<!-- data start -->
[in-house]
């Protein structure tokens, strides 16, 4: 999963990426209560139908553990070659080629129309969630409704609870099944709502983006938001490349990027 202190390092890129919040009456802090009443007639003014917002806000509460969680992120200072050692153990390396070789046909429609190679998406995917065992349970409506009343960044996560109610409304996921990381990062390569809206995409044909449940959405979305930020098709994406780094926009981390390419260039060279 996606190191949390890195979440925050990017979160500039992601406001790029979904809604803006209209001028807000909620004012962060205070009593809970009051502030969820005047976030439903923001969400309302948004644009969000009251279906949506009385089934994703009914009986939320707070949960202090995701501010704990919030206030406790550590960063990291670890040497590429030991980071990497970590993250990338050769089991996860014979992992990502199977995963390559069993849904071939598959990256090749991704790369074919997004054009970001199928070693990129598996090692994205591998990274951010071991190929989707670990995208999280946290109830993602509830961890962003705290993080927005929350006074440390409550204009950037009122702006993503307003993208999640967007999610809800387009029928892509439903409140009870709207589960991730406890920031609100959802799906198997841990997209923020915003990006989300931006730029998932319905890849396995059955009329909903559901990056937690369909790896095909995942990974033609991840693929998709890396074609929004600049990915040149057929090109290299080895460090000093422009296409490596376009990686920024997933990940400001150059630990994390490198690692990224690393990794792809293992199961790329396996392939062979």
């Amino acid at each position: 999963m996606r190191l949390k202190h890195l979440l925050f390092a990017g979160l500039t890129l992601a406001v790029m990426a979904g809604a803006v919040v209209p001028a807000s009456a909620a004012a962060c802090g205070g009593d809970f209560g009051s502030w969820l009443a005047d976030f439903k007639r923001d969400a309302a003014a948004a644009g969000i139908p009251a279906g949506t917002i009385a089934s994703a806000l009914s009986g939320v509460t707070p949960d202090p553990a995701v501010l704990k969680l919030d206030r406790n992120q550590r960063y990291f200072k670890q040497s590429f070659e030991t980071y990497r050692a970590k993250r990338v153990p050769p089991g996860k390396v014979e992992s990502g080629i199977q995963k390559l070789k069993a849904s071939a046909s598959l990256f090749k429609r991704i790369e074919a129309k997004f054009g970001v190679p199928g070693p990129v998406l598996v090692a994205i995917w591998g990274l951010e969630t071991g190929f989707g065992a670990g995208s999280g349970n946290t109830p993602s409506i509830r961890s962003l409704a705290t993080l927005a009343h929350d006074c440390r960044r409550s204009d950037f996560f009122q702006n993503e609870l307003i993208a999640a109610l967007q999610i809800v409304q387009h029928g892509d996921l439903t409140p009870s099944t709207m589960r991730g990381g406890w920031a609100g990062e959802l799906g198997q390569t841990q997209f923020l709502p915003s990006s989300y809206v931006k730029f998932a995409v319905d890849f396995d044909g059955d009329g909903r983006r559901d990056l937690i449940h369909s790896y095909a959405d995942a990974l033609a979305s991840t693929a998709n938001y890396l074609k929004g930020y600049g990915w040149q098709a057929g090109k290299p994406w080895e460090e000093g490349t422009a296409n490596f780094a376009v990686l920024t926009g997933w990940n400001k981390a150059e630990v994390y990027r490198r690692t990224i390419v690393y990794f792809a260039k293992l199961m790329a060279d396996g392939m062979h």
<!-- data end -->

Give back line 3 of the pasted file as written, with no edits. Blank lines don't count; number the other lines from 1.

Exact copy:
């Amino acid at each position: 999963m996606r190191l949390k202190h890195l979440l925050f390092a990017g979160l500039t890129l992601a406001v790029m990426a979904g809604a803006v919040v209209p001028a807000s009456a909620a004012a962060c802090g205070g009593d809970f209560g009051s502030w969820l009443a005047d976030f439903k007639r923001d969400a309302a003014a948004a644009g969000i139908p009251a279906g949506t917002i009385a089934s994703a806000l009914s009986g939320v509460t707070p949960d202090p553990a995701v501010l704990k969680l919030d206030r406790n992120q550590r960063y990291f200072k670890q040497s590429f070659e030991t980071y990497r050692a970590k993250r990338v153990p050769p089991g996860k390396v014979e992992s990502g080629i199977q995963k390559l070789k069993a849904s071939a046909s598959l990256f090749k429609r991704i790369e074919a129309k997004f054009g970001v190679p199928g070693p990129v998406l598996v090692a994205i995917w591998g990274l951010e969630t071991g190929f989707g065992a670990g995208s999280g349970n946290t109830p993602s409506i509830r961890s962003l409704a705290t993080l927005a009343h929350d006074c440390r960044r409550s204009d950037f996560f009122q702006n993503e609870l307003i993208a999640a109610l967007q999610i809800v409304q387009h029928g892509d996921l439903t409140p009870s099944t709207m589960r991730g990381g406890w920031a609100g990062e959802l799906g198997q390569t841990q997209f923020l709502p915003s990006s989300y809206v931006k730029f998932a995409v319905d890849f396995d044909g059955d009329g909903r983006r559901d990056l937690i449940h369909s790896y095909a959405d995942a990974l033609a979305s991840t693929a998709n938001y890396l074609k929004g930020y600049g990915w040149q098709a057929g090109k290299p994406w080895e460090e000093g490349t422009a296409n490596f780094a376009v990686l920024t926009g997933w990940n400001k981390a150059e630990v994390y990027r490198r690692t990224i390419v690393y990794f792809a260039k293992l199961m790329a060279d396996g392939m062979h």